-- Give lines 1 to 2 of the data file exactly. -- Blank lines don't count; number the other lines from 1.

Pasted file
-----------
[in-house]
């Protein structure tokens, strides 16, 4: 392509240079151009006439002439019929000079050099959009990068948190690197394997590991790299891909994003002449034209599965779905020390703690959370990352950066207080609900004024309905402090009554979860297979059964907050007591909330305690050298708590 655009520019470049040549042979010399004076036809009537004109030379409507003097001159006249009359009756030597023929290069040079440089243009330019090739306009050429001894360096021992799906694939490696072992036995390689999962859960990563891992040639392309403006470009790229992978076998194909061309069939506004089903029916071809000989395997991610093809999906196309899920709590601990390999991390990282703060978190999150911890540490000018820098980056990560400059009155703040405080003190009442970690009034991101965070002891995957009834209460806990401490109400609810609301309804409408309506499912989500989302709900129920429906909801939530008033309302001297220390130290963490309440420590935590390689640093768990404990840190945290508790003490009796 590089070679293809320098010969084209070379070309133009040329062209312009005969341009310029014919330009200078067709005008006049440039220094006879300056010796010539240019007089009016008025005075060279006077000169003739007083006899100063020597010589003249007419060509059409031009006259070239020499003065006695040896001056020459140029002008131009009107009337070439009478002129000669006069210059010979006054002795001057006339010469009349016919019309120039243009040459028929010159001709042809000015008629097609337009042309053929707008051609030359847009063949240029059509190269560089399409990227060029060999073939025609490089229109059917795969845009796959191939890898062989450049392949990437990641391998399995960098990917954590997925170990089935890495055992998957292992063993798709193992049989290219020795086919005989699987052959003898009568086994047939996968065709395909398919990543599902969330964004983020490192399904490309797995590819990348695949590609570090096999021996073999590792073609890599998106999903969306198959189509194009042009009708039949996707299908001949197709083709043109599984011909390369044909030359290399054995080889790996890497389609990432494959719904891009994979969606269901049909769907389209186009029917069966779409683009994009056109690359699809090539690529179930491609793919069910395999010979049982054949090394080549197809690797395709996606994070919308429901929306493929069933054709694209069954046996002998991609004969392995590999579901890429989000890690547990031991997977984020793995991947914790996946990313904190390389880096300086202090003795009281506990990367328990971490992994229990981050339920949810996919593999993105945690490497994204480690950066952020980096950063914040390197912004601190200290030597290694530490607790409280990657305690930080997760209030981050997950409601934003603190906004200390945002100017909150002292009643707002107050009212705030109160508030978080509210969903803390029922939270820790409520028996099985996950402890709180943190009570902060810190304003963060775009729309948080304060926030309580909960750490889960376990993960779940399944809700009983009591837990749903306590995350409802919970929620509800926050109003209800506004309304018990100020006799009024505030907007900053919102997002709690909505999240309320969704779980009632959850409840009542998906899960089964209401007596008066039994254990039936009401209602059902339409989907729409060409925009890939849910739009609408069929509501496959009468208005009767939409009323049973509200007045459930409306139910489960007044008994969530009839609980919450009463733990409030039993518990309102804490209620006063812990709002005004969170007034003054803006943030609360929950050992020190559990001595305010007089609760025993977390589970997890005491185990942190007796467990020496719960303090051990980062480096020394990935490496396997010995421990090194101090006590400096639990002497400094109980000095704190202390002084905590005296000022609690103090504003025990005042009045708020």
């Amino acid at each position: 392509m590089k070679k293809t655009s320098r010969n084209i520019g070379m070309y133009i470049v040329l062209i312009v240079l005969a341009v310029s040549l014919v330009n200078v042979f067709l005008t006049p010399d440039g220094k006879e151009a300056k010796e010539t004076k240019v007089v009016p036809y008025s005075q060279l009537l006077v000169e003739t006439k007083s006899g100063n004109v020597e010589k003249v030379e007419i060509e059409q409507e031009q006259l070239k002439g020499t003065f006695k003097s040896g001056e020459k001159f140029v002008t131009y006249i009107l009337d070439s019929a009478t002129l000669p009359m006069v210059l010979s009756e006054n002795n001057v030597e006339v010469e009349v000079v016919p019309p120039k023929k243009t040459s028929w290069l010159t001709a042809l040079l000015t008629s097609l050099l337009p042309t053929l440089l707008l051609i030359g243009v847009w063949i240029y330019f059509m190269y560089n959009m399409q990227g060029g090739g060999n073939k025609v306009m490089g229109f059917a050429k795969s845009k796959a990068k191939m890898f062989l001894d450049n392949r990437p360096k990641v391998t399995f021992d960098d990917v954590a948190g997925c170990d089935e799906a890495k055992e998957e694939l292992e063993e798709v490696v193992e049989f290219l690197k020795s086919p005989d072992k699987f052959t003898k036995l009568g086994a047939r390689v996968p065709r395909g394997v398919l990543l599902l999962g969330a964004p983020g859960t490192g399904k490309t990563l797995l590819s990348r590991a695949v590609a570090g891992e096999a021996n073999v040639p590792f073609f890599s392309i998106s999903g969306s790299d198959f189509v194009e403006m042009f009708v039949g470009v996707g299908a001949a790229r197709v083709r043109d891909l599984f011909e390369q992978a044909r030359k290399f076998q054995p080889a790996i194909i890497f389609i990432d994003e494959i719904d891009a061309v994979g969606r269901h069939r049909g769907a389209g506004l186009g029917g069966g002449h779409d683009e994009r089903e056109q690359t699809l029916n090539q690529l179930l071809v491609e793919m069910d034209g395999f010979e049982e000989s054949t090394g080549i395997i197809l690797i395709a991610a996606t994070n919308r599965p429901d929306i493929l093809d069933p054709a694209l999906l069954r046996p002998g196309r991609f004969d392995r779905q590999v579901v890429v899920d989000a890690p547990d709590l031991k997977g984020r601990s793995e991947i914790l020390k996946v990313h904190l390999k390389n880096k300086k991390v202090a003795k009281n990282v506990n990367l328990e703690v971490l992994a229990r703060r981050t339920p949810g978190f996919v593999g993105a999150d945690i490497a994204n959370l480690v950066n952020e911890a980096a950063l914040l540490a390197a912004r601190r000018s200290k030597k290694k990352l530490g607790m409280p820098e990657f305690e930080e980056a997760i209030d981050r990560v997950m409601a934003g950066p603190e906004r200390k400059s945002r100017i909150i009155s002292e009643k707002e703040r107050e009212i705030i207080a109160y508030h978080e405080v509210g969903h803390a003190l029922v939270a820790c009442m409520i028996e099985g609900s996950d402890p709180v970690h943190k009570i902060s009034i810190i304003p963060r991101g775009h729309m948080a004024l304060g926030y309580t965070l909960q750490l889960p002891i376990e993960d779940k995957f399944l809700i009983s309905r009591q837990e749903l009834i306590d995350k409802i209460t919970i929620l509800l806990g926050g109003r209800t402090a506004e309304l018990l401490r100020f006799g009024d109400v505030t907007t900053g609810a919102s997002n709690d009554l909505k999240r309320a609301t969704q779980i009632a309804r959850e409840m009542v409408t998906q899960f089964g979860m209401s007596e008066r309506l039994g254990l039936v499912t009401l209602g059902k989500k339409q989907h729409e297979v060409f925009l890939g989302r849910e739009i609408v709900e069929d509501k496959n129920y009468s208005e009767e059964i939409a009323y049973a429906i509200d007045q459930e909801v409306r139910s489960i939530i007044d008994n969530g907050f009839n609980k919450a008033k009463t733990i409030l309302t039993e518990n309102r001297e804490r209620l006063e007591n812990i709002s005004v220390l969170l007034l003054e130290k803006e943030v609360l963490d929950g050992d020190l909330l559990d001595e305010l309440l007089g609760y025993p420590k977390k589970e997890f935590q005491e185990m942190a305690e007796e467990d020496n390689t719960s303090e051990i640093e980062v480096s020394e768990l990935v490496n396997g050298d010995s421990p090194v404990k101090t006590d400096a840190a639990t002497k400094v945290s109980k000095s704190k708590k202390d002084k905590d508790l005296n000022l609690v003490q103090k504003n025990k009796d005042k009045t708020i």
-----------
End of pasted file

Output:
[in-house]
């Protein structure tokens, strides 16, 4: 392509240079151009006439002439019929000079050099959009990068948190690197394997590991790299891909994003002449034209599965779905020390703690959370990352950066207080609900004024309905402090009554979860297979059964907050007591909330305690050298708590 655009520019470049040549042979010399004076036809009537004109030379409507003097001159006249009359009756030597023929290069040079440089243009330019090739306009050429001894360096021992799906694939490696072992036995390689999962859960990563891992040639392309403006470009790229992978076998194909061309069939506004089903029916071809000989395997991610093809999906196309899920709590601990390999991390990282703060978190999150911890540490000018820098980056990560400059009155703040405080003190009442970690009034991101965070002891995957009834209460806990401490109400609810609301309804409408309506499912989500989302709900129920429906909801939530008033309302001297220390130290963490309440420590935590390689640093768990404990840190945290508790003490009796 590089070679293809320098010969084209070379070309133009040329062209312009005969341009310029014919330009200078067709005008006049440039220094006879300056010796010539240019007089009016008025005075060279006077000169003739007083006899100063020597010589003249007419060509059409031009006259070239020499003065006695040896001056020459140029002008131009009107009337070439009478002129000669006069210059010979006054002795001057006339010469009349016919019309120039243009040459028929010159001709042809000015008629097609337009042309053929707008051609030359847009063949240029059509190269560089399409990227060029060999073939025609490089229109059917795969845009796959191939890898062989450049392949990437990641391998399995960098990917954590997925170990089935890495055992998957292992063993798709193992049989290219020795086919005989699987052959003898009568086994047939996968065709395909398919990543599902969330964004983020490192399904490309797995590819990348695949590609570090096999021996073999590792073609890599998106999903969306198959189509194009042009009708039949996707299908001949197709083709043109599984011909390369044909030359290399054995080889790996890497389609990432494959719904891009994979969606269901049909769907389209186009029917069966779409683009994009056109690359699809090539690529179930491609793919069910395999010979049982054949090394080549197809690797395709996606994070919308429901929306493929069933054709694209069954046996002998991609004969392995590999579901890429989000890690547990031991997977984020793995991947914790996946990313904190390389880096300086202090003795009281506990990367328990971490992994229990981050339920949810996919593999993105945690490497994204480690950066952020980096950063914040390197912004601190200290030597290694530490607790409280990657305690930080997760209030981050997950409601934003603190906004200390945002100017909150002292009643707002107050009212705030109160508030978080509210969903803390029922939270820790409520028996099985996950402890709180943190009570902060810190304003963060775009729309948080304060926030309580909960750490889960376990993960779940399944809700009983009591837990749903306590995350409802919970929620509800926050109003209800506004309304018990100020006799009024505030907007900053919102997002709690909505999240309320969704779980009632959850409840009542998906899960089964209401007596008066039994254990039936009401209602059902339409989907729409060409925009890939849910739009609408069929509501496959009468208005009767939409009323049973509200007045459930409306139910489960007044008994969530009839609980919450009463733990409030039993518990309102804490209620006063812990709002005004969170007034003054803006943030609360929950050992020190559990001595305010007089609760025993977390589970997890005491185990942190007796467990020496719960303090051990980062480096020394990935490496396997010995421990090194101090006590400096639990002497400094109980000095704190202390002084905590005296000022609690103090504003025990005042009045708020």